There is at present around 5,000 people in the United Kingdom who suffer from this horrendous condition with new cases diagnosed every single day. Motor Neurone Disease is classed as a rare condition, We are aware that there will be people out there reading this blog that have no understanding of what Motor Neurone Disease actually is so let me try and elucidate.

MNDs roots lie in the early 1800s when Sir Charles Bell made the discovery of the sensory nerves and the Motor Nerves, but it was not until 1874 when French physician Jean-Martin Charcot, a pioneer in the field of neurology made the link to a group of conditions which affect the nerves in both the brain and the spinal cord; this condition later became known as Amyotrophic Lateral Sclerosis (ALS) /Motor Neurone Disease (MND). In the human body we have what are known as Motor Nerves these nerves carry the electrical messages to the muscles that allow said muscles to contract, in our daily lives we tend to move around a lot and we tend not give a second thought as to how this occurs.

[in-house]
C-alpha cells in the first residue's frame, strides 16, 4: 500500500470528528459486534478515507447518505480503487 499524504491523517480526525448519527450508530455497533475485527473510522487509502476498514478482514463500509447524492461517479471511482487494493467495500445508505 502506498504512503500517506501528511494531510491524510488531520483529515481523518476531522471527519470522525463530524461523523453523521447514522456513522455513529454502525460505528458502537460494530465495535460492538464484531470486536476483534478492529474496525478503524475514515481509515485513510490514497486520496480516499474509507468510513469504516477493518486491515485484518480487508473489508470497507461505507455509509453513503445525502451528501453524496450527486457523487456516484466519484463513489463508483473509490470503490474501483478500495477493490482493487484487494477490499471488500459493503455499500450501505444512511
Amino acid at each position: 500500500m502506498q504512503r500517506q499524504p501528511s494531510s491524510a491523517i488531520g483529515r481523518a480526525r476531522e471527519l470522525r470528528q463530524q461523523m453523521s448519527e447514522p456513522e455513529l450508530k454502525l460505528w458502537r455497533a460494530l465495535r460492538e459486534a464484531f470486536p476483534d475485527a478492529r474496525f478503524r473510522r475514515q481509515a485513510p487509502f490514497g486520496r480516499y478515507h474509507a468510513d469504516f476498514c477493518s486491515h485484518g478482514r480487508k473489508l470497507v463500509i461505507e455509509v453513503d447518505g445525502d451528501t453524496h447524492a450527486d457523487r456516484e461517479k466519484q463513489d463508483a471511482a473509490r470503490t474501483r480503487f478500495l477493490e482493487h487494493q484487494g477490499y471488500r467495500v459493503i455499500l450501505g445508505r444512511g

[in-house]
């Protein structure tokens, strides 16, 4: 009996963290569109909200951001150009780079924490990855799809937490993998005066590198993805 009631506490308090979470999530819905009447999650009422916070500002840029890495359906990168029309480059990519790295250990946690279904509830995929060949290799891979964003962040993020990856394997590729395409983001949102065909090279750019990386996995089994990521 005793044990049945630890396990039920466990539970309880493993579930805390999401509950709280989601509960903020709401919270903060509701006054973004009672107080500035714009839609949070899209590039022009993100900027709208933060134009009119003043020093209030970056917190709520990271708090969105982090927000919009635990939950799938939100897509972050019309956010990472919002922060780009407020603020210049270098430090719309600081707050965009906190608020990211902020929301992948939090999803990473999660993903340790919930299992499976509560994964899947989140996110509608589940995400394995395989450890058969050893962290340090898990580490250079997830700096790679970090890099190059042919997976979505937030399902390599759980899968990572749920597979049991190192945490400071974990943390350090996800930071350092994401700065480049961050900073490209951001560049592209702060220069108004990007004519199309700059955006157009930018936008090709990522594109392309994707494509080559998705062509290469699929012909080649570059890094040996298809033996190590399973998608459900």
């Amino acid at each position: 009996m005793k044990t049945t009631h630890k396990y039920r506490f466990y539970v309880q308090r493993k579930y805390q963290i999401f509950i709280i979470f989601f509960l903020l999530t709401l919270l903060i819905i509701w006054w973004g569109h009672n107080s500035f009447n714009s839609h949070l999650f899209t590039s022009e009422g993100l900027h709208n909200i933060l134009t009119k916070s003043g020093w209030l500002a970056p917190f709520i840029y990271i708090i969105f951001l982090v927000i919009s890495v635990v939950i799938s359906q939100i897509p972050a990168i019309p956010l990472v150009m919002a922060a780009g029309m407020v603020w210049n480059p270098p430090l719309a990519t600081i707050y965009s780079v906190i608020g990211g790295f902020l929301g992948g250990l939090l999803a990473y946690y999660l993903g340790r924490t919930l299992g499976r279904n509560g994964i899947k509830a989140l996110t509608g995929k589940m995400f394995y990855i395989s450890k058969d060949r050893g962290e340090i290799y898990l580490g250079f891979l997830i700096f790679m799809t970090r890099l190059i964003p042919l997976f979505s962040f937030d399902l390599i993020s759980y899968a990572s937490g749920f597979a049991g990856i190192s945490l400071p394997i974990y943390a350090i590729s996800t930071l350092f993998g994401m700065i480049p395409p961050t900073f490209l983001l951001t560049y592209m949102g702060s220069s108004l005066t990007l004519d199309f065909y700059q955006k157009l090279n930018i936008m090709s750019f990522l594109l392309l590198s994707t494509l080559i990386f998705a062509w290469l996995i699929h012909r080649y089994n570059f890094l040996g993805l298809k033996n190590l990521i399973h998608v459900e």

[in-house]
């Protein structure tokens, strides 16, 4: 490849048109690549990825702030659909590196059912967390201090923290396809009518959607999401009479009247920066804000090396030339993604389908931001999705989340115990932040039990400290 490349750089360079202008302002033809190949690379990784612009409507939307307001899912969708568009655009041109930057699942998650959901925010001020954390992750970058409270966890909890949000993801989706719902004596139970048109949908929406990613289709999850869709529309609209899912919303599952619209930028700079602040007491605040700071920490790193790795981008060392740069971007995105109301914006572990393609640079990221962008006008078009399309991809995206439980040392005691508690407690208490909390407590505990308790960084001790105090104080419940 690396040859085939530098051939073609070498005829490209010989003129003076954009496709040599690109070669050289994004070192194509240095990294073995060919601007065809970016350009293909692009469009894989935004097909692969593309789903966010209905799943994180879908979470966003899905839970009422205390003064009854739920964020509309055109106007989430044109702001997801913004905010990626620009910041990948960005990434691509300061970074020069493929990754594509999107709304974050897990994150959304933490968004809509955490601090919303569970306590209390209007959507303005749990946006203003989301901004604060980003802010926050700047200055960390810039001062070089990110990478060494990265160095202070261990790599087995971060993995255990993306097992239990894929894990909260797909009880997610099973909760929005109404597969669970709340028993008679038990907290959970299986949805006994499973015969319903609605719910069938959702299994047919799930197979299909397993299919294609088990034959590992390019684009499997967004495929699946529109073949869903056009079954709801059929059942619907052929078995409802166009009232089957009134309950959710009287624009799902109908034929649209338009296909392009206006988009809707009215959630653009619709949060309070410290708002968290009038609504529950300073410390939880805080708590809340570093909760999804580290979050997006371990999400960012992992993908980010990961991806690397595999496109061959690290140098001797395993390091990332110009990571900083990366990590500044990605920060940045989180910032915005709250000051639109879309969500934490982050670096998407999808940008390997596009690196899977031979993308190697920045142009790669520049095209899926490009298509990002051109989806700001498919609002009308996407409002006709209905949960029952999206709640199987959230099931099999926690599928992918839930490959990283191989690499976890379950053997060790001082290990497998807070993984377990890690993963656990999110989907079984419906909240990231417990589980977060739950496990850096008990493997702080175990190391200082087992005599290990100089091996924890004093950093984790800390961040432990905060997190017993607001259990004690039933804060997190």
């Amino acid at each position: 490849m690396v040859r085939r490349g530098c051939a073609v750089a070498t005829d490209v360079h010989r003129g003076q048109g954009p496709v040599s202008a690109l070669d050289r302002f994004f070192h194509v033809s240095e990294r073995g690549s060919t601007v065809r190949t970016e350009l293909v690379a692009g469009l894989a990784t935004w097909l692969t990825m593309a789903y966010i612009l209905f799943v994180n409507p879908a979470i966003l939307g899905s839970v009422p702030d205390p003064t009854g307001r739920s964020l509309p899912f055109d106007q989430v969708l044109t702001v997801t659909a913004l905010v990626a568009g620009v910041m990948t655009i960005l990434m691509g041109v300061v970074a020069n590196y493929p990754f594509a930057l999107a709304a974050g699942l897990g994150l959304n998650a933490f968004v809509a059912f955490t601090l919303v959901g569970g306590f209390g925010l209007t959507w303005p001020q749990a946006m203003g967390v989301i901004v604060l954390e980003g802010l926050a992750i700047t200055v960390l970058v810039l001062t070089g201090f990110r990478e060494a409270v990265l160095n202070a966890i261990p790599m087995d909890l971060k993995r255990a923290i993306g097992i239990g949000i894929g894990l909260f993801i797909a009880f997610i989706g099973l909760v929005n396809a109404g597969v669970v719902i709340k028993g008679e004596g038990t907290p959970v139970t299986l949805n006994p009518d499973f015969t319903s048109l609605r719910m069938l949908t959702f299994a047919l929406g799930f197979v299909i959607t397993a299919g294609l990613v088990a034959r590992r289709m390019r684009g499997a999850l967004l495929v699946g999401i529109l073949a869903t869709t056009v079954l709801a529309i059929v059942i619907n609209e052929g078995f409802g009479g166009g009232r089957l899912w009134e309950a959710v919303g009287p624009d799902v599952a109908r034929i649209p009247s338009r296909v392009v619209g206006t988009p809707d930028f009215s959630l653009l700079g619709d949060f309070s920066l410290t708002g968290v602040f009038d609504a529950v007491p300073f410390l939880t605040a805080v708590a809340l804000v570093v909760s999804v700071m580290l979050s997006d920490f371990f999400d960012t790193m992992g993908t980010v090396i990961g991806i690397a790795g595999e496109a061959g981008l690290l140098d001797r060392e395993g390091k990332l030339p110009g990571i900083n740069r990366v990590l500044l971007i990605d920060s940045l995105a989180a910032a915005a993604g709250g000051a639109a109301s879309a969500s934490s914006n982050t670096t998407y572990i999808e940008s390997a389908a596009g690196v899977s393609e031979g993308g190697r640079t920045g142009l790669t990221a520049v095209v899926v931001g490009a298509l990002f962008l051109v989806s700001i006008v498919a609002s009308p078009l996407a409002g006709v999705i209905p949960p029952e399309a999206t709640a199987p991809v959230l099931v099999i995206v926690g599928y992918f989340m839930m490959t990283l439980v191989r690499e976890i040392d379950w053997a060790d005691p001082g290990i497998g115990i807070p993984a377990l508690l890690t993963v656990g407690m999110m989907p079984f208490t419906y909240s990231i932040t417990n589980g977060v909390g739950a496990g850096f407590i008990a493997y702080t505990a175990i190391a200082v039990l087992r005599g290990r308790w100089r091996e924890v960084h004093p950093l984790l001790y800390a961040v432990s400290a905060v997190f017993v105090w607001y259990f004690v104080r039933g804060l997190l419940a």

With Motor Neurone Disease the motor nerves begin to malfunction to a point that they eventually stop functioning hence the electrical messages are no longer sent to the muscles and because the muscles are no longer receiving these messages over time muscles become weaker and eventually muscle wastage begins to occur. Motor Neurone Disease is not one condition it is a title that is given to a group of diseases; these diseases include Amyotrophic Lateral Sclerosis (ALS, Progressive Muscular Atrophy (PMA), Primary Lateral Sclerosis (PLS) and Progressive Bulbar Palsy (PBP).